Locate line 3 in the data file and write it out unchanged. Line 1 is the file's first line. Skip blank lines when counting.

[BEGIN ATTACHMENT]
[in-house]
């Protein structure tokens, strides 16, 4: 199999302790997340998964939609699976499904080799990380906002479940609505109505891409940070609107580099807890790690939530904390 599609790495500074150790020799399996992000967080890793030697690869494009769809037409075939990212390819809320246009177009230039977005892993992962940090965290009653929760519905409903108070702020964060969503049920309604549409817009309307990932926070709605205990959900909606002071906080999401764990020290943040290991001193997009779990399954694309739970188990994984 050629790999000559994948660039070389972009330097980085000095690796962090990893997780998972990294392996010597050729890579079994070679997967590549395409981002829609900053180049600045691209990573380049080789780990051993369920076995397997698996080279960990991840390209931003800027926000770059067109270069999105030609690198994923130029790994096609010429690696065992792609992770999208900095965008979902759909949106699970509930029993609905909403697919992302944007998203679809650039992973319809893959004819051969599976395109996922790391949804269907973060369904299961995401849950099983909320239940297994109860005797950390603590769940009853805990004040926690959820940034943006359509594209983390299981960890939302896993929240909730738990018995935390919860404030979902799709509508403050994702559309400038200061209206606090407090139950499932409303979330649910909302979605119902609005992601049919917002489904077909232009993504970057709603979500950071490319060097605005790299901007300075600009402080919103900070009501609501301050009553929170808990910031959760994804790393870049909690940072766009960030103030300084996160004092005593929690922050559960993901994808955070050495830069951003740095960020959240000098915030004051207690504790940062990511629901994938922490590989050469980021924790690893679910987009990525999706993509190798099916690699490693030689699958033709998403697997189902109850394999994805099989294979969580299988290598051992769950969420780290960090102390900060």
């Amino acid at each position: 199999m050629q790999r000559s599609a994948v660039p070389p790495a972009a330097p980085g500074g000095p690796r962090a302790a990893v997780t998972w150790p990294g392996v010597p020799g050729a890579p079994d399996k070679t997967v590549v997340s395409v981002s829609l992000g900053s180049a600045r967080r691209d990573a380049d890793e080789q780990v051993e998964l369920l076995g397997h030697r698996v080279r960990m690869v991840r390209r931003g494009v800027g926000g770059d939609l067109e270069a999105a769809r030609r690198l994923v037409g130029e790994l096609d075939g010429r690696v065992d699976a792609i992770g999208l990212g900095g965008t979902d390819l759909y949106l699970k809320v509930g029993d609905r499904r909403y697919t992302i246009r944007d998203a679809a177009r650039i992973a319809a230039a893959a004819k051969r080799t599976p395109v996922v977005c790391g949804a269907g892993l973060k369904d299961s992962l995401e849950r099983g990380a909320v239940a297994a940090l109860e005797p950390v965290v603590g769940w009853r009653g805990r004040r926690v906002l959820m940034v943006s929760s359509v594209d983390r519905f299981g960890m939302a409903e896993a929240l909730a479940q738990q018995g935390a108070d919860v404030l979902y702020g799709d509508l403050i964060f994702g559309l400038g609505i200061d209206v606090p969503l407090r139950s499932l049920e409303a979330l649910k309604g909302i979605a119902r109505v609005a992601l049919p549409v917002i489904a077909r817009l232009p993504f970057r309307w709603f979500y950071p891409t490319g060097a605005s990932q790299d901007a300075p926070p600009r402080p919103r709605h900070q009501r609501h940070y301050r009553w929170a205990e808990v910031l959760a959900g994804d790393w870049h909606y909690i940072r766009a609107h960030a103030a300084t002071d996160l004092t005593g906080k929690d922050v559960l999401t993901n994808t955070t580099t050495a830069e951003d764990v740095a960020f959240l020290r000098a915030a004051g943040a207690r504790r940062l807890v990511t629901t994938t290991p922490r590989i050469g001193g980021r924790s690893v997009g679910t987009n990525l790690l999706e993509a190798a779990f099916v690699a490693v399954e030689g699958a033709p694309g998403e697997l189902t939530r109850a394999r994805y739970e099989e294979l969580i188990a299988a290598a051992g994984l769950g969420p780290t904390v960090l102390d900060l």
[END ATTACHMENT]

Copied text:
């Amino acid at each position: 199999m050629q790999r000559s599609a994948v660039p070389p790495a972009a330097p980085g500074g000095p690796r962090a302790a990893v997780t998972w150790p990294g392996v010597p020799g050729a890579p079994d399996k070679t997967v590549v997340s395409v981002s829609l992000g900053s180049a600045r967080r691209d990573a380049d890793e080789q780990v051993e998964l369920l076995g397997h030697r698996v080279r960990m690869v991840r390209r931003g494009v800027g926000g770059d939609l067109e270069a999105a769809r030609r690198l994923v037409g130029e790994l096609d075939g010429r690696v065992d699976a792609i992770g999208l990212g900095g965008t979902d390819l759909y949106l699970k809320v509930g029993d609905r499904r909403y697919t992302i246009r944007d998203a679809a177009r650039i992973a319809a230039a893959a004819k051969r080799t599976p395109v996922v977005c790391g949804a269907g892993l973060k369904d299961s992962l995401e849950r099983g990380a909320v239940a297994a940090l109860e005797p950390v965290v603590g769940w009853r009653g805990r004040r926690v906002l959820m940034v943006s929760s359509v594209d983390r519905f299981g960890m939302a409903e896993a929240l909730a479940q738990q018995g935390a108070d919860v404030l979902y702020g799709d509508l403050i964060f994702g559309l400038g609505i200061d209206v606090p969503l407090r139950s499932l049920e409303a979330l649910k309604g909302i979605a119902r109505v609005a992601l049919p549409v917002i489904a077909r817009l232009p993504f970057r309307w709603f979500y950071p891409t490319g060097a605005s990932q790299d901007a300075p926070p600009r402080p919103r709605h900070q009501r609501h940070y301050r009553w929170a205990e808990v910031l959760a959900g994804d790393w870049h909606y909690i940072r766009a609107h960030a103030a300084t002071d996160l004092t005593g906080k929690d922050v559960l999401t993901n994808t955070t580099t050495a830069e951003d764990v740095a960020f959240l020290r000098a915030a004051g943040a207690r504790r940062l807890v990511t629901t994938t290991p922490r590989i050469g001193g980021r924790s690893v997009g679910t987009n990525l790690l999706e993509a190798a779990f099916v690699a490693v399954e030689g699958a033709p694309g998403e697997l189902t939530r109850a394999r994805y739970e099989e294979l969580i188990a299988a290598a051992g994984l769950g969420p780290t904390v960090l102390d900060l």